Michael “Mich” Arnuco is currently studying for his Doctor of Nursing Practice-Psychiatric Mental Health degree at Washington State University-Tri Cities, WA, where he is on track to graduate in the spring of 2024. Born in the Philippines, Arnuco received his BSN from Ateneo De Zamboanga University in the Philippines before moving to the United States.
Arnuco works for a Medicaid based managed care organization, where he has worked for the last eight months. In his position, Arnuco coordinates care for patients with the Health Care Authority and hospitals across the state. He works remotely and supports coordination for patients all over Washington.
WCN recently sat down with Mich to learn more about his nursing experience.
WCN: What inspired you to pursue a career in nursing?
M. Arnuco: I basically fell into nursing by accident. In the Philippines, nursing was a way to get out of poverty. But once I started clinicals in the BSN program, I felt the flame of caring and compassion for patients who needed our care. Caring for patients who are in the hospital and throughout the community, I suddenly fell in love with Nursing.
Living in the Philippines, I was not expecting to move to the U.S., but my dad (who passed away this year, 2022) petitioned my eldest brother and me. I, together with my sibling, joined the military in 2012. After my contract ended, I decided to leave the active-duty component. Since I had my nursing degree, I decided to take my NCLEX licensure exam. The prerequisites for foreign graduate nurses to take NCLEX were heavily cumbersome. To make the story short, I passed the NCLEX and started working in a long-term care facility. I stayed in this setting for a couple of years before transitioning into home health and then to occupational health and public health. As years passed, I decided to be a case manager for people who suffer from mental health illnesses. In these roles, I saw a dire need to care for the mental health of patients in these settings. From these experiences, I decided to venture into a provider level and enrolled in a nurse practitioner program at Washington State University. Additionally, my kid has autism, which led me to choose the Psychiatric mental health nurse practitioner program for my DNP.
WCN: What are some challenges you have faced in becoming a nurse, and how did you overcome them?
M. Arnuco: As a nurse, I continually strive to improve my English to cater to the general population because, as we all know, communication can be a barrier to delivering quality health care. There are also other cultures and races that I must be mindful and respectful of, so I also strive to learn other languages, such as Spanish, at least some basic health care words and phrases.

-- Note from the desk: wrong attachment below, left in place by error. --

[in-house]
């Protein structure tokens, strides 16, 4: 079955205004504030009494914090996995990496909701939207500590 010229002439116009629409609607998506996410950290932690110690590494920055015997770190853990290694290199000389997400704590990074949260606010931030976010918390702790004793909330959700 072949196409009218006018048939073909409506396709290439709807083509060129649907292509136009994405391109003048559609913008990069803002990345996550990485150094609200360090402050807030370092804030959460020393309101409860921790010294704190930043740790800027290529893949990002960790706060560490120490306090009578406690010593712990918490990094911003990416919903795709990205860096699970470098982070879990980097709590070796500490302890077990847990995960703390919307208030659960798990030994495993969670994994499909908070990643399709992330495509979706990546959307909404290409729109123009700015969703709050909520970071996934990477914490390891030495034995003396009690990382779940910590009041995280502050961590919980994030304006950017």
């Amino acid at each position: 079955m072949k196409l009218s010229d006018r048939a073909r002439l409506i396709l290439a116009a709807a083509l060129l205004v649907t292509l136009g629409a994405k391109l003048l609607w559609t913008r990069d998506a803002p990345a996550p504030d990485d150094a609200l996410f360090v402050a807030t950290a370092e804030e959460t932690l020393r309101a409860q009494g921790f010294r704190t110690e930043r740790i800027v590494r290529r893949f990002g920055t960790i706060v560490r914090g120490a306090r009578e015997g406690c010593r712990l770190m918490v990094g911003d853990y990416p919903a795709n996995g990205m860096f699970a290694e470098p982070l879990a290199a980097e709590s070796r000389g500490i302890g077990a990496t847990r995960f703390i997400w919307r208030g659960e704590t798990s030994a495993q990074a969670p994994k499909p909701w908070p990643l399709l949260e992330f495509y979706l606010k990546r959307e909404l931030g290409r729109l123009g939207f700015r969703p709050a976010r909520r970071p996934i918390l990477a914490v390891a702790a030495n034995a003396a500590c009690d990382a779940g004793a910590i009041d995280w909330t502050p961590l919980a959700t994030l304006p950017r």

Low staffing is another challenge. There is a big gap in staffing, especially of CNAs to help our RNs and the availability of RNs to fill shifts. At times in my career, I had to stay on for an additional 8+ hours because they could not find a nurse to cover the next shift. It takes a lot of ethics and heart (compassion) to be a nurse—not just because of the money but because of the patients who need our deepest empathy and care, which are all left behind when your shift ends.
WCN: So far in your career, what do you enjoy most about being a nurse?
M. Arnuco: I enjoy the peer camaraderie. It helps when I need to vent my frustrations. It is also a vital component of self-growth in the nursing community by creating positive memories that are long-lasting in the work environment.
I also enjoy learning conflict resolution strategies and techniques to problem solve complex cases. One great example is the Involuntary Treatment Act under RCW 71.05, where a patient gets detained involuntarily because of a major behavioral health-related crisis causing a patient to be gravely disabled. The goal for discharging a patient who has experienced such a crisis is to engage resources available in the community that help stabilize the patient while in an inpatient status and then get ready for discharge. This process reduces the need for hospital readmission, thereby, lowering healthcare costs. Learning to network with DSHS social workers, the hospitals, and other state services to better plan for discharge has been integral to behavioral health case management. It is a big learning curve, and it takes a lot of practice to get the right resources in place for one patient.
WCN: Why do you think diversity and representation are important in the nursing workforce?
M. Arnuco: I cannot stress enough that diversity plays a big role in Nursing. We deal with patients in a multicultural environment, and often patients have different cultural practices than the other patients. We must respect the unique qualities of each patient and realign our practice, values, and beliefs accordingly to give quality care. Additionally, through my schooling with WSU for my doctorate, I have read studies that state that if we include multicultural voices in our policy decisions, we may find an increased participation rate among the communities we intend to help. When we include culturally different community members in the decision-making process, it promotes trust and snowballs toward quality care and feedback.